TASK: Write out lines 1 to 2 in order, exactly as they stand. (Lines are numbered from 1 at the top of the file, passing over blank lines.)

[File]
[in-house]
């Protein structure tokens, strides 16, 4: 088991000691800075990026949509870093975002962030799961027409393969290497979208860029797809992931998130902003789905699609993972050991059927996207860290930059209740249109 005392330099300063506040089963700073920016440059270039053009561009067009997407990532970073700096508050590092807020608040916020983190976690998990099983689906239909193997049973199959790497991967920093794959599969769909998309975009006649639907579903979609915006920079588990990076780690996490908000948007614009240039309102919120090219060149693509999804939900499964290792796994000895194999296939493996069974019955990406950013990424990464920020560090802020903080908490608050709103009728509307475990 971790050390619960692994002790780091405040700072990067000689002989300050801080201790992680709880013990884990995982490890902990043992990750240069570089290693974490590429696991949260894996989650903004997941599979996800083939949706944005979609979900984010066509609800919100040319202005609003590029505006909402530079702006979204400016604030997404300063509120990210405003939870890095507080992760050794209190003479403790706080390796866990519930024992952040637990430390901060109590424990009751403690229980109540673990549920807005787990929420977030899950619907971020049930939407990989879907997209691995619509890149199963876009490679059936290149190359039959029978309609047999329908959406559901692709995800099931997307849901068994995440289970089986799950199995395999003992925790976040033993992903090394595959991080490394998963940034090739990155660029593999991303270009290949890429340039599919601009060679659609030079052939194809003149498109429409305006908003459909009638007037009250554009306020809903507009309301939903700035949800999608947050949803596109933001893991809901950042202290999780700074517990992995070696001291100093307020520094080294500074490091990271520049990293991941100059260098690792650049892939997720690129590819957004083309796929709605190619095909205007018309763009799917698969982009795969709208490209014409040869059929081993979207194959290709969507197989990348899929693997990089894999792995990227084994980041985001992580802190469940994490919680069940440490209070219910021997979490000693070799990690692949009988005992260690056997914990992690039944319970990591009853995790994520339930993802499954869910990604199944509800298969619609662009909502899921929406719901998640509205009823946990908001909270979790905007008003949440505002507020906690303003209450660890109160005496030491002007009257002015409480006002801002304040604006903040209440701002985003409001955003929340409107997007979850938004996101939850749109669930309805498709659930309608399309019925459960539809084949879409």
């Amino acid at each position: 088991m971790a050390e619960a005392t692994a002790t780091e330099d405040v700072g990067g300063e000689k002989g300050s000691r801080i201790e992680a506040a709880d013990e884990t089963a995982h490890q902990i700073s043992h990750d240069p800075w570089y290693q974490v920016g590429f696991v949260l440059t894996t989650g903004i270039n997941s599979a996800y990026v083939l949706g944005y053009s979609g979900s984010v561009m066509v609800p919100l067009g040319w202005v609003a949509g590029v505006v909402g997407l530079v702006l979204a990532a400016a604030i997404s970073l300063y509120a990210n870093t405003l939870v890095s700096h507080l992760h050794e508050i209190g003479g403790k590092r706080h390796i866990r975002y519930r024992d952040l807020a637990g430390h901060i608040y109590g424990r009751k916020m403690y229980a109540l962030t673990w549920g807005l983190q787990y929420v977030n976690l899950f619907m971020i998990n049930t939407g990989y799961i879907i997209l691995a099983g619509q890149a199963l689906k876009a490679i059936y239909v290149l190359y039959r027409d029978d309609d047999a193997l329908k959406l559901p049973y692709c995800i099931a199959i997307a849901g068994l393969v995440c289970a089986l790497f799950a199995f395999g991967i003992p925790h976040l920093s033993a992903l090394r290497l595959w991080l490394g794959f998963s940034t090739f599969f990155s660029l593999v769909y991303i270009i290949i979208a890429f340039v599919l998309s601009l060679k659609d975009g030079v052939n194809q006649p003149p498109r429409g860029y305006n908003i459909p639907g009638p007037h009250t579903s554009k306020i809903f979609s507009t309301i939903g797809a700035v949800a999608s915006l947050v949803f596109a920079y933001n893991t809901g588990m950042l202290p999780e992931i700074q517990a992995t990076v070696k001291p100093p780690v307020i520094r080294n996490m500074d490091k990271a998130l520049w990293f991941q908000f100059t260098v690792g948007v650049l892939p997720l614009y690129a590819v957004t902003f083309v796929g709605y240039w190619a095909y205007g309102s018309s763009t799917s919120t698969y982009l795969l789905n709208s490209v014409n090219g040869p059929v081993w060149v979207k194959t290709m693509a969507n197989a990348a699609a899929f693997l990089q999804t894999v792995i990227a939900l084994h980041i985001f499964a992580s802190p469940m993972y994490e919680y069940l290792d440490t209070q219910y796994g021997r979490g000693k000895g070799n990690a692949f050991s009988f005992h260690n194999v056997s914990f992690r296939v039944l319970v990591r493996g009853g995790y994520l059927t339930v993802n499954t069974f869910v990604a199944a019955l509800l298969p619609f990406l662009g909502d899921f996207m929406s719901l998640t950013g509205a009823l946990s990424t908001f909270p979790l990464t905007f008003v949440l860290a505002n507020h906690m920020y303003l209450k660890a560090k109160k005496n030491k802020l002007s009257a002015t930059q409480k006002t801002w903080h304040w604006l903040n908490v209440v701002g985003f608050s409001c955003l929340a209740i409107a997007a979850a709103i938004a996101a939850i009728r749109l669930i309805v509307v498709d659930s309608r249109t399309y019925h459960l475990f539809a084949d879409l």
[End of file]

[in-house]
């Protein structure tokens, strides 16, 4: 088991000691800075990026949509870093975002962030799961027409393969290497979208860029797809992931998130902003789905699609993972050991059927996207860290930059209740249109 005392330099300063506040089963700073920016440059270039053009561009067009997407990532970073700096508050590092807020608040916020983190976690998990099983689906239909193997049973199959790497991967920093794959599969769909998309975009006649639907579903979609915006920079588990990076780690996490908000948007614009240039309102919120090219060149693509999804939900499964290792796994000895194999296939493996069974019955990406950013990424990464920020560090802020903080908490608050709103009728509307475990 971790050390619960692994002790780091405040700072990067000689002989300050801080201790992680709880013990884990995982490890902990043992990750240069570089290693974490590429696991949260894996989650903004997941599979996800083939949706944005979609979900984010066509609800919100040319202005609003590029505006909402530079702006979204400016604030997404300063509120990210405003939870890095507080992760050794209190003479403790706080390796866990519930024992952040637990430390901060109590424990009751403690229980109540673990549920807005787990929420977030899950619907971020049930939407990989879907997209691995619509890149199963876009490679059936290149190359039959029978309609047999329908959406559901692709995800099931997307849901068994995440289970089986799950199995395999003992925790976040033993992903090394595959991080490394998963940034090739990155660029593999991303270009290949890429340039599919601009060679659609030079052939194809003149498109429409305006908003459909009638007037009250554009306020809903507009309301939903700035949800999608947050949803596109933001893991809901950042202290999780700074517990992995070696001291100093307020520094080294500074490091990271520049990293991941100059260098690792650049892939997720690129590819957004083309796929709605190619095909205007018309763009799917698969982009795969709208490209014409040869059929081993979207194959290709969507197989990348899929693997990089894999792995990227084994980041985001992580802190469940994490919680069940440490209070219910021997979490000693070799990690692949009988005992260690056997914990992690039944319970990591009853995790994520339930993802499954869910990604199944509800298969619609662009909502899921929406719901998640509205009823946990908001909270979790905007008003949440505002507020906690303003209450660890109160005496030491002007009257002015409480006002801002304040604006903040209440701002985003409001955003929340409107997007979850938004996101939850749109669930309805498709659930309608399309019925459960539809084949879409």